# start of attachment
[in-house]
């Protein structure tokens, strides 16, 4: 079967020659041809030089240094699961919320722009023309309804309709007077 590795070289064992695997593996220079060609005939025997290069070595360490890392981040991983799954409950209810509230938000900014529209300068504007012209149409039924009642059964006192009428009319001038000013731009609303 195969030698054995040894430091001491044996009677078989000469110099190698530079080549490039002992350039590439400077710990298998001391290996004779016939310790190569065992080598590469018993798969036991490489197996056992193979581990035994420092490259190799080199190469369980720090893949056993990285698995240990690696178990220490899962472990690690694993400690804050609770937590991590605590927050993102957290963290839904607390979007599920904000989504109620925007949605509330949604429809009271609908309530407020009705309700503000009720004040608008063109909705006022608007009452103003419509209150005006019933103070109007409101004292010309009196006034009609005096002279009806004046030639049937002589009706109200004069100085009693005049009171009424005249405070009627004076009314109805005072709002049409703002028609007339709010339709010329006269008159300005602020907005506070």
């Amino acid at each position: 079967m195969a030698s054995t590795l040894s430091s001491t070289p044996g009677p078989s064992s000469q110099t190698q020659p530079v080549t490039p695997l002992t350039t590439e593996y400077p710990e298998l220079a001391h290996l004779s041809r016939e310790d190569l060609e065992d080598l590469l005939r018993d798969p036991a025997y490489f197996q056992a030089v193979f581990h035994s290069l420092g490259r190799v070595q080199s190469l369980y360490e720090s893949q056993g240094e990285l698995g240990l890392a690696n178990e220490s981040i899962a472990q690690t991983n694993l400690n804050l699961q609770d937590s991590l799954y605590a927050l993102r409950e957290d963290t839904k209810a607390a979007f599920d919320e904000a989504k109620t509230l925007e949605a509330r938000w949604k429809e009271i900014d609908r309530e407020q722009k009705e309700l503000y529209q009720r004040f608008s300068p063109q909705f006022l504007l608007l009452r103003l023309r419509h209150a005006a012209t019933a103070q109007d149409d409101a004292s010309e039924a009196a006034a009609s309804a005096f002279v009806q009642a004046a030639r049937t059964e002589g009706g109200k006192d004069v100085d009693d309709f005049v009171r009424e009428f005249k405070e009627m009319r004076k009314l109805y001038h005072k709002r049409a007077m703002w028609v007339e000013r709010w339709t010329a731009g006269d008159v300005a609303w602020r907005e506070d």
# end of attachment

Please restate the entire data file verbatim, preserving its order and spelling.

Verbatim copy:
[in-house]
């Protein structure tokens, strides 16, 4: 079967020659041809030089240094699961919320722009023309309804309709007077 590795070289064992695997593996220079060609005939025997290069070595360490890392981040991983799954409950209810509230938000900014529209300068504007012209149409039924009642059964006192009428009319001038000013731009609303 195969030698054995040894430091001491044996009677078989000469110099190698530079080549490039002992350039590439400077710990298998001391290996004779016939310790190569065992080598590469018993798969036991490489197996056992193979581990035994420092490259190799080199190469369980720090893949056993990285698995240990690696178990220490899962472990690690694993400690804050609770937590991590605590927050993102957290963290839904607390979007599920904000989504109620925007949605509330949604429809009271609908309530407020009705309700503000009720004040608008063109909705006022608007009452103003419509209150005006019933103070109007409101004292010309009196006034009609005096002279009806004046030639049937002589009706109200004069100085009693005049009171009424005249405070009627004076009314109805005072709002049409703002028609007339709010339709010329006269008159300005602020907005506070």
């Amino acid at each position: 079967m195969a030698s054995t590795l040894s430091s001491t070289p044996g009677p078989s064992s000469q110099t190698q020659p530079v080549t490039p695997l002992t350039t590439e593996y400077p710990e298998l220079a001391h290996l004779s041809r016939e310790d190569l060609e065992d080598l590469l005939r018993d798969p036991a025997y490489f197996q056992a030089v193979f581990h035994s290069l420092g490259r190799v070595q080199s190469l369980y360490e720090s893949q056993g240094e990285l698995g240990l890392a690696n178990e220490s981040i899962a472990q690690t991983n694993l400690n804050l699961q609770d937590s991590l799954y605590a927050l993102r409950e957290d963290t839904k209810a607390a979007f599920d919320e904000a989504k109620t509230l925007e949605a509330r938000w949604k429809e009271i900014d609908r309530e407020q722009k009705e309700l503000y529209q009720r004040f608008s300068p063109q909705f006022l504007l608007l009452r103003l023309r419509h209150a005006a012209t019933a103070q109007d149409d409101a004292s010309e039924a009196a006034a009609s309804a005096f002279v009806q009642a004046a030639r049937t059964e002589g009706g109200k006192d004069v100085d009693d309709f005049v009171r009424e009428f005249k405070e009627m009319r004076k009314l109805y001038h005072k709002r049409a007077m703002w028609v007339e000013r709010w339709t010329a731009g006269d008159v300005a609303w602020r907005e506070d």